Mexican archeologists have discovered a maze of stone temples in underground caves, some submerged in water and containing human bones, which ancient Mayans believed was a portal where dead souls entered the underworld. Clad in scuba gear and edging through narrow tunnels, researchers discovered the stone ruins of eleven sacred temples and what could be the remains of human sacrifices at the site in the Yucatan Peninsula. Archeologists say Mayans believed the underground complex of water-filled ...Researchers open cave under Mexican pyramid
Archaeologists are opening a cave sealed for more than 30 years deep beneath a Mexican pyramid to look for clues about the mysterious collapse of one of ancient civilisation"s largest cities. The soaring Teotihuacan stone pyramids, now a major tourist site about an hour outside Mexico City, were discovered by the ancient Aztecs around 1500 AD, not long before the arrival of Spanish explorers to Mexico. But little is known about the civilisation that built the immense city, with its ceremonial ar...Pre-Incan female Wari mummy unearthed in Peru
For over one thousand years the Maya dominated Central America, now scientists believe that their demise may have been severely hastened as the result ofthe deforestation that fuelled their oncemighty civilization."For 1200 years, the Maya dominated Central America. . At their peak around 900 A.D., Maya cities teemed with more than 2,000 people per square mile -- comparableto modern Los Angeles County. " View: Full Article | S...Upright skeleton found in Maya tomb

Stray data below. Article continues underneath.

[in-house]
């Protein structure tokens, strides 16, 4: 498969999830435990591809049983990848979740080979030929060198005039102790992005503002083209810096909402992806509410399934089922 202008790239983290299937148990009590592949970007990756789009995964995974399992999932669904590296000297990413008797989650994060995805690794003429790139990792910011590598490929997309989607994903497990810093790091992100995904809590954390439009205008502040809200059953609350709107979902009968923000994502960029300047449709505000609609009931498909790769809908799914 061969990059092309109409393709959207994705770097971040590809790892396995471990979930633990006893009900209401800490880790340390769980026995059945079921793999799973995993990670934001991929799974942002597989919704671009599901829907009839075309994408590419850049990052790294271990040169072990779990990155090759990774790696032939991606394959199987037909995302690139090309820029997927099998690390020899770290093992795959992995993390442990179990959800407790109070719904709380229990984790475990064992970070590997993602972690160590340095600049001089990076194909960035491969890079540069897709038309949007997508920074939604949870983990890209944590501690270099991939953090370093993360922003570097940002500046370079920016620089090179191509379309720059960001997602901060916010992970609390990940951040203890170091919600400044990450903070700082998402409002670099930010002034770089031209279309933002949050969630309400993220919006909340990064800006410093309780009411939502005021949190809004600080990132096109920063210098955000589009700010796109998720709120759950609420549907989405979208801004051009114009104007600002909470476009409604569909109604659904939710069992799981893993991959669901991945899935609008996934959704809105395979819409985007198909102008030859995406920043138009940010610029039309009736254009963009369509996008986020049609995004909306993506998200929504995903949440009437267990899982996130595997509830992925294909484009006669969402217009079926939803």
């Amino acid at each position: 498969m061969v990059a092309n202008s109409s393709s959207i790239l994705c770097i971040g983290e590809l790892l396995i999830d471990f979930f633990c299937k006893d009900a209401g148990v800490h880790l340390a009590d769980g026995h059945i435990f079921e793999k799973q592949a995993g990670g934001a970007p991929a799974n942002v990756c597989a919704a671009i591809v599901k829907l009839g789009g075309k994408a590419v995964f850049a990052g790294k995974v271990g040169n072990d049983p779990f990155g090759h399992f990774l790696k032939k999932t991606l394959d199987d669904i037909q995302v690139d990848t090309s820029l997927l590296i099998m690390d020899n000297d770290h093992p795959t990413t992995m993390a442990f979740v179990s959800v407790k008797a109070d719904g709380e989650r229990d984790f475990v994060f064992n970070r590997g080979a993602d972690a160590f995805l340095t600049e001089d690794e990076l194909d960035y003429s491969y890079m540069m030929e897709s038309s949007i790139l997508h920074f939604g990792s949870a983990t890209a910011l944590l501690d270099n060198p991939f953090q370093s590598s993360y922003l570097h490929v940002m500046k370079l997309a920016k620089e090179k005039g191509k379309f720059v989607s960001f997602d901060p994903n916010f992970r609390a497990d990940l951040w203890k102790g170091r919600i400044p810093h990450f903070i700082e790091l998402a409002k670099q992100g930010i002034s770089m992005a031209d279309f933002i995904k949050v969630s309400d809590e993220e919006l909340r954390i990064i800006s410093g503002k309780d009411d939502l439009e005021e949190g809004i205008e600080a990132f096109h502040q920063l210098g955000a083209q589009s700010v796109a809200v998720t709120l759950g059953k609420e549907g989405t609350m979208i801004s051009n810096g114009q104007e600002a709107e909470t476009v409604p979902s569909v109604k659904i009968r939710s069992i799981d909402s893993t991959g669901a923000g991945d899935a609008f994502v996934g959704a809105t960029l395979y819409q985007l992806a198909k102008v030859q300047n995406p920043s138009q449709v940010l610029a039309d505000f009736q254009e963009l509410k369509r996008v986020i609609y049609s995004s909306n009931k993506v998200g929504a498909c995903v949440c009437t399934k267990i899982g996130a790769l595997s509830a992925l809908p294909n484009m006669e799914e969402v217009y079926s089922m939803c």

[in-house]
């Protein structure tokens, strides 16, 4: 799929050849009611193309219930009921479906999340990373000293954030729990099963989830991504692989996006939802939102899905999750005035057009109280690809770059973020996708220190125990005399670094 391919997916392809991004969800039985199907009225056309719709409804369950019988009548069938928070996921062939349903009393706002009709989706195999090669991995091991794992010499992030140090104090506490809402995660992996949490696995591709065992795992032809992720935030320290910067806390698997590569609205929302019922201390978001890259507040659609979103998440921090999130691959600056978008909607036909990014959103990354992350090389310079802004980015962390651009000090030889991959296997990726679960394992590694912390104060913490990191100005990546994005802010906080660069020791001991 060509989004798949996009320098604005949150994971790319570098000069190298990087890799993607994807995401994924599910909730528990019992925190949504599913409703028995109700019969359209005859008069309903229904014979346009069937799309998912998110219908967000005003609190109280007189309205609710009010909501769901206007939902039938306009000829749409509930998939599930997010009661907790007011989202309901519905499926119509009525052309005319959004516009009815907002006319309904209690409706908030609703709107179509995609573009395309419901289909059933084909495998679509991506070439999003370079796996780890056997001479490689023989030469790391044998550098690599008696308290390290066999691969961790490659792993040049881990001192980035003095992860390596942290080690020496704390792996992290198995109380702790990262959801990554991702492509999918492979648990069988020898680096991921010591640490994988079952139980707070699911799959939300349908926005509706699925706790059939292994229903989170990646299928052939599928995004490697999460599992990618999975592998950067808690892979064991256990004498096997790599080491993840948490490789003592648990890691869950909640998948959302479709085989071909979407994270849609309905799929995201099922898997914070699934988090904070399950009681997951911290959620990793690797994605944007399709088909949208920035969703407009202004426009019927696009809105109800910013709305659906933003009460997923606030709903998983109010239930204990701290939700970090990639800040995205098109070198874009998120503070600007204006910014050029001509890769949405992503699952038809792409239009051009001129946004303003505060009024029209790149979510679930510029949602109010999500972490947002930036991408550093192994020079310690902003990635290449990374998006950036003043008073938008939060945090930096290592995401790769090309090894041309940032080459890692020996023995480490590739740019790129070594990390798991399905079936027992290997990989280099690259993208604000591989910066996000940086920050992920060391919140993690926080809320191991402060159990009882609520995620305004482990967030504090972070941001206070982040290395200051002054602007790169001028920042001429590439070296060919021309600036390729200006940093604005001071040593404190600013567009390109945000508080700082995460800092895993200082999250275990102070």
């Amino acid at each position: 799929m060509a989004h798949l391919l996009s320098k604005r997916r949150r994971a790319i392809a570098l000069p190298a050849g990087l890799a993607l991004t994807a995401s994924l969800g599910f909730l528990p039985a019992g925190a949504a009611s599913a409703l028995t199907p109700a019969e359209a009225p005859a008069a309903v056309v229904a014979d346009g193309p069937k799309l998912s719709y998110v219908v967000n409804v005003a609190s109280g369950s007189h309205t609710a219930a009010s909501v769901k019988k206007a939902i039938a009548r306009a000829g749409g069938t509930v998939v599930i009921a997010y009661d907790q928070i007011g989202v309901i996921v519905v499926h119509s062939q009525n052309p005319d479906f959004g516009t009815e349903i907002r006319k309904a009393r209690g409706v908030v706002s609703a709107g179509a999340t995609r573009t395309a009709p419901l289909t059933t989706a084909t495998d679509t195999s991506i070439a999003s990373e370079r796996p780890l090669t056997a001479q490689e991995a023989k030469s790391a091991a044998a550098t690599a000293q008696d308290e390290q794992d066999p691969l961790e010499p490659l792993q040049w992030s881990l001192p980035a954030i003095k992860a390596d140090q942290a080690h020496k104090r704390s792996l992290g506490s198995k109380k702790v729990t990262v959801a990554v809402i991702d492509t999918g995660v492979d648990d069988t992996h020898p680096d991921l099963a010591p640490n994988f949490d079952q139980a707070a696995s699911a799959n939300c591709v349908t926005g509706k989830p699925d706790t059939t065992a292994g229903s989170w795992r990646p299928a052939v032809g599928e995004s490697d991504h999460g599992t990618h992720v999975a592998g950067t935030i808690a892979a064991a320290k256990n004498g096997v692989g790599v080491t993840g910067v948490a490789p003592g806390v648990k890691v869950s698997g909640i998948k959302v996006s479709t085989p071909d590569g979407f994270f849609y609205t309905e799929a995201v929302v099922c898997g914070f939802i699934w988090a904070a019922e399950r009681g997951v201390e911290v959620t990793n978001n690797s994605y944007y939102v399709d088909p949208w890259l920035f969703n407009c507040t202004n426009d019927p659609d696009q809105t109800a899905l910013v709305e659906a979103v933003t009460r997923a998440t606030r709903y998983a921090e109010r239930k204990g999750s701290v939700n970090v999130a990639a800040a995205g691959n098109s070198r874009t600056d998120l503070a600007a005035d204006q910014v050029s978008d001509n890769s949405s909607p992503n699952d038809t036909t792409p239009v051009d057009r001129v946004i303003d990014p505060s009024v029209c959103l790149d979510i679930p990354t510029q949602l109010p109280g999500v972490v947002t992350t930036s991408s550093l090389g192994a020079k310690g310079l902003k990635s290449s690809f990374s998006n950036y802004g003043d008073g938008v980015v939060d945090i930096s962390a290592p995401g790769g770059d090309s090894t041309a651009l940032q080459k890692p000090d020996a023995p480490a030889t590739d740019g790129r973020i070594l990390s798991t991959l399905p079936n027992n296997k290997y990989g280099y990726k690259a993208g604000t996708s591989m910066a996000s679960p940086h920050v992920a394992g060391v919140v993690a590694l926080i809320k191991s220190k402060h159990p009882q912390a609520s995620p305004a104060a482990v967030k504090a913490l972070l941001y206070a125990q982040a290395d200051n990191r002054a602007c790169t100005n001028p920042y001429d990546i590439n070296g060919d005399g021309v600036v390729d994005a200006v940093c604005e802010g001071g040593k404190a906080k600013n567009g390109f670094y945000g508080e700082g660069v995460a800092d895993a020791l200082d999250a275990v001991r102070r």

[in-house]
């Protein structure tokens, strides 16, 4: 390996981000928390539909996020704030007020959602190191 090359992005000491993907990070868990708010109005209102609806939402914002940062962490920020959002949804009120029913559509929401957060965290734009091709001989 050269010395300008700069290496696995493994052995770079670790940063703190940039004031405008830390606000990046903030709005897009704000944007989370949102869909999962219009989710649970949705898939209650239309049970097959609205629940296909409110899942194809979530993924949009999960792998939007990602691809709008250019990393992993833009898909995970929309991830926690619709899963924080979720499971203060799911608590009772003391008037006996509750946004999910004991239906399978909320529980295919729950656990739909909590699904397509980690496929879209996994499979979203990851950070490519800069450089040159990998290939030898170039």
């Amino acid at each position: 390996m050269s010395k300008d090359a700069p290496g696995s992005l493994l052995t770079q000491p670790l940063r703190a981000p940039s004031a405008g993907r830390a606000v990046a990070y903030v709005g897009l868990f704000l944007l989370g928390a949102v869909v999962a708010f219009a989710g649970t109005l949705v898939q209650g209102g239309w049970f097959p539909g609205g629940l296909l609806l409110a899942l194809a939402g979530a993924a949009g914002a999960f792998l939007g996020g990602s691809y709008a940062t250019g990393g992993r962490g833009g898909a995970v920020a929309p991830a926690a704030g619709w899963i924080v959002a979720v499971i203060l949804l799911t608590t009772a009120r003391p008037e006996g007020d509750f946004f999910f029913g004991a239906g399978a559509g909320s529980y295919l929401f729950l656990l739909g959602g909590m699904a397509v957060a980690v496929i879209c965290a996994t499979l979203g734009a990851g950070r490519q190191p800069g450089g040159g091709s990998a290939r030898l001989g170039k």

Archaeologists working in Honduras have discovered an entombed human skeleton of an elite member of the ancient Maya Empire that may help unravel some longstanding mysteries of the vanished culture. The remains, seated in an upright position in an unusual tomb and flanked by shells, pottery, vessels, and jade adornments, suggest a surprisingly diverse culture and complex political system in the influential Maya city of Copán around A.D. 650. Located at the western edge of modern-day Honduras nea...Research disputes Maya collapse belief
New research on the Maya civilization which is believed to have collapsed due to its overuse of natural resources and slash-and-burn farming may have actually held a great appreciation forthe environment."For decades, the Maya andtheir descendents have gotten a bad rap from archaeologists, anthropologists, and other scholars who cite the ancient civilization"s agricultural practices for its eventual collapse. . " View: Fu...Possible Aztec offerings found in Mexico
Submitted by Pendekar Timur: Archaeologists diving into a lake in the crater of a snowcapped volcano found wooden scepters shaped like lightning bolts that match 500-year-old descriptions by Spanish priests and conquerors writing about offerings to the Aztec rain god. The lightning bolts along with cones of copal incense and obsidian knives were found during scuba-diving expeditions in one of the twin lakes of the extinct Nevado de Toluca volcano, at more than 13,800 feet above sealevel.Scie...